Types of Disorders
Delusional Disorder

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Sometimes referred to as paranoia, this disorder is portrayed in the media more heavily than it actually occurs. There is little written about this disease, which is not surpising considering it's rarity.

Symptoms

A well supported delusion (in that it is ably defended) is the chief and often time the only symptom of disease. Other characteristics appropriate to the delusion can also be present, such as resentment or aggression.


Types

The delusion may manifest itself as any of the following types:

Persecutory type, in which the individual believes he or she is being threatened or mistreated my others.

Grandiose type, in which victims of the disorder believe that they are extraordinarily important people or are possessed of extraordinary power, knowledge or ability.

Jealous type, in which the delusion centers on the suspected unfaithfulness of a spouse or sexual partner. This delusion is more common than others.

Eroticmatic type, in which individuals convince themselves some person of eminence, often a movie star or well-known political figure (often whom they have never met but to whom they have written frequently) is in love with them.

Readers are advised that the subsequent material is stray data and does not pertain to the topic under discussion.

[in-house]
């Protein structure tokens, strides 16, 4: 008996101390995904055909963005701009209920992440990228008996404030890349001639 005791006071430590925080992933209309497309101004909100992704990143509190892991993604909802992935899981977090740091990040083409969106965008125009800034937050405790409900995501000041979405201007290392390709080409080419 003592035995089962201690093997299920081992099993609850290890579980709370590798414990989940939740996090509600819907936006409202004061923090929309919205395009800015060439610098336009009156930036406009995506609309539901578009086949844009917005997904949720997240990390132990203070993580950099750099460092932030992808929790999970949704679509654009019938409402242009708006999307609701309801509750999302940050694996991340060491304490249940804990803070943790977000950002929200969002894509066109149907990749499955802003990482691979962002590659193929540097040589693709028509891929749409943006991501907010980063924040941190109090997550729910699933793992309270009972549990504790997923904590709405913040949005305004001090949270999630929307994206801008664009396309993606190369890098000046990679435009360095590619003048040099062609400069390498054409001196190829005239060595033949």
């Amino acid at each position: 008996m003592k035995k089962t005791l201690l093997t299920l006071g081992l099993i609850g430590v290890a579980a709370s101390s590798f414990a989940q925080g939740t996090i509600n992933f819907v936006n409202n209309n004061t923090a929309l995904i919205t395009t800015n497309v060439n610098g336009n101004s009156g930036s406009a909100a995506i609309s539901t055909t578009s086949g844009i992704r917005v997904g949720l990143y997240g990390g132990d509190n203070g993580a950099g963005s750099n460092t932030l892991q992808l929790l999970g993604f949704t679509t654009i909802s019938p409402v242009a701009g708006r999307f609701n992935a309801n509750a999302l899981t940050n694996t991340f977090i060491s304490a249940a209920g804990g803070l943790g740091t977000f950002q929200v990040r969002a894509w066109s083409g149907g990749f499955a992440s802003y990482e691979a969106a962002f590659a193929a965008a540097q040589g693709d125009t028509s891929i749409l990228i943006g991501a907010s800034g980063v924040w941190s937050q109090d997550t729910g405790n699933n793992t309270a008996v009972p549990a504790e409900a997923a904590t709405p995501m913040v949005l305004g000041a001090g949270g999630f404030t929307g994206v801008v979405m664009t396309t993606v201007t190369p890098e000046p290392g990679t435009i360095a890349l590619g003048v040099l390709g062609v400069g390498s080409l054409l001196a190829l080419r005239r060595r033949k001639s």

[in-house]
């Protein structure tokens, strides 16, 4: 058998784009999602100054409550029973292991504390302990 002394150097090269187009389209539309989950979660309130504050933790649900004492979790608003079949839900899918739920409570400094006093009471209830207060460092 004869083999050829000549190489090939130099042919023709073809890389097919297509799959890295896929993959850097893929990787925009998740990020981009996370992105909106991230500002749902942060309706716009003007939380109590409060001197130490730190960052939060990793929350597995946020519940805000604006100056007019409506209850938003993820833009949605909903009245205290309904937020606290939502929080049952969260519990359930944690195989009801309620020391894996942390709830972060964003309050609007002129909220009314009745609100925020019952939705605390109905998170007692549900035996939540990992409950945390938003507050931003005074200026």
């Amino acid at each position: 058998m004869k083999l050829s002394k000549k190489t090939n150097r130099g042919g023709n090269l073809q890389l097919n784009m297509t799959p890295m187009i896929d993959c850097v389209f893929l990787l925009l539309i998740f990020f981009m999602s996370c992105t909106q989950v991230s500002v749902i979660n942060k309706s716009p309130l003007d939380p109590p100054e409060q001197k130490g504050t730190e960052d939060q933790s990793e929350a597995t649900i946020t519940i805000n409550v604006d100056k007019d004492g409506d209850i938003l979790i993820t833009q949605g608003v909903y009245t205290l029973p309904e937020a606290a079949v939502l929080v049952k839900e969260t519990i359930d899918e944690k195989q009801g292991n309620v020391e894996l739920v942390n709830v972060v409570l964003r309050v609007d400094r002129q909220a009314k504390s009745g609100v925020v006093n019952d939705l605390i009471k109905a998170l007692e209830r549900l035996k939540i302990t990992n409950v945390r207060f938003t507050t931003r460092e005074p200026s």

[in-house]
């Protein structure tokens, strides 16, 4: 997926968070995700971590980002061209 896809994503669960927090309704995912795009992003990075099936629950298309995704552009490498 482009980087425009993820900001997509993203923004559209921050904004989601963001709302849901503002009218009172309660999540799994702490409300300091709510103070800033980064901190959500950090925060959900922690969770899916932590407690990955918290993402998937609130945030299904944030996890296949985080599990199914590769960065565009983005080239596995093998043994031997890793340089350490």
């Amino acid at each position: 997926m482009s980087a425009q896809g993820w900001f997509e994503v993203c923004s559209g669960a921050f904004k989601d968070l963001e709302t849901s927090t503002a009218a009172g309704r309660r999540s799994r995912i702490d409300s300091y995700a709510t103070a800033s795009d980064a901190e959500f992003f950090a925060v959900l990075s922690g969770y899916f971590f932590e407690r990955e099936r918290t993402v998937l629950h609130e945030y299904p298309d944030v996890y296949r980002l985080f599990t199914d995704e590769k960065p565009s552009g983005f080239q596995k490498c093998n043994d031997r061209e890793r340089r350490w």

Somatic type, in which the false belief focuses on a delusional physical abnormality or disorder.

One extremely rare instance of this disease is called folie deux. It results from a close relationship with someone else who already has a delusional disorder, often under a closed environment. Both persons then share the delusion, such as the situation in the movie "Nell," where the main character is raised away from society with only her sister to associate with.

It is important to note the distinguishing factor between this disorder and paranoid schizophrenia is that in this disorder the symptoms of hallucination, incoherence, and loosened association are not present. This disorder occurs in middle-aged to older persons. However it is free from further deterioration or any type of remission. Typical is the diseased's unwillingess to participate in treatment or associate casually. It is generally believed that this delusional disorder stems not from genetic or physical means, but rather from pathological early life experiences.





Article 1999 Orlando Rojas

HTML 1999 Katrina Spoor